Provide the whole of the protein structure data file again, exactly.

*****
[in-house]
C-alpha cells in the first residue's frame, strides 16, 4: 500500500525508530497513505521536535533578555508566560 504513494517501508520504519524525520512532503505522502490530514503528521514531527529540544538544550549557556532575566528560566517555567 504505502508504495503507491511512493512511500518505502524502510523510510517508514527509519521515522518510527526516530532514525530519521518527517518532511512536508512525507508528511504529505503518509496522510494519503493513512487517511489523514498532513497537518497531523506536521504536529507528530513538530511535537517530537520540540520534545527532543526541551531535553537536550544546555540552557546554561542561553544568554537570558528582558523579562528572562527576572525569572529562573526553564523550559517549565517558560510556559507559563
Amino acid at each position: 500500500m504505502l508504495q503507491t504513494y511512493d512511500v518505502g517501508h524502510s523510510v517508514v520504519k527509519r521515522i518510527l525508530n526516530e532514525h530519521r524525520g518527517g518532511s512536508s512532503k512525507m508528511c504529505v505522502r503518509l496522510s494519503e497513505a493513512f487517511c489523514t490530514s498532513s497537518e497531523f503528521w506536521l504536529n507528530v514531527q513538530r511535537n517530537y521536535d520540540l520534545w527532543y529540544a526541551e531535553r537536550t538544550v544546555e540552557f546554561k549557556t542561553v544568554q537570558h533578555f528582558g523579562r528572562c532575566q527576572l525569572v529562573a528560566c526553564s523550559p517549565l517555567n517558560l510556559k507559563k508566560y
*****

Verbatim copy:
[in-house]
C-alpha cells in the first residue's frame, strides 16, 4: 500500500525508530497513505521536535533578555508566560 504513494517501508520504519524525520512532503505522502490530514503528521514531527529540544538544550549557556532575566528560566517555567 504505502508504495503507491511512493512511500518505502524502510523510510517508514527509519521515522518510527526516530532514525530519521518527517518532511512536508512525507508528511504529505503518509496522510494519503493513512487517511489523514498532513497537518497531523506536521504536529507528530513538530511535537517530537520540540520534545527532543526541551531535553537536550544546555540552557546554561542561553544568554537570558528582558523579562528572562527576572525569572529562573526553564523550559517549565517558560510556559507559563
Amino acid at each position: 500500500m504505502l508504495q503507491t504513494y511512493d512511500v518505502g517501508h524502510s523510510v517508514v520504519k527509519r521515522i518510527l525508530n526516530e532514525h530519521r524525520g518527517g518532511s512536508s512532503k512525507m508528511c504529505v505522502r503518509l496522510s494519503e497513505a493513512f487517511c489523514t490530514s498532513s497537518e497531523f503528521w506536521l504536529n507528530v514531527q513538530r511535537n517530537y521536535d520540540l520534545w527532543y529540544a526541551e531535553r537536550t538544550v544546555e540552557f546554561k549557556t542561553v544568554q537570558h533578555f528582558g523579562r528572562c532575566q527576572l525569572v529562573a528560566c526553564s523550559p517549565l517555567n517558560l510556559k507559563k508566560y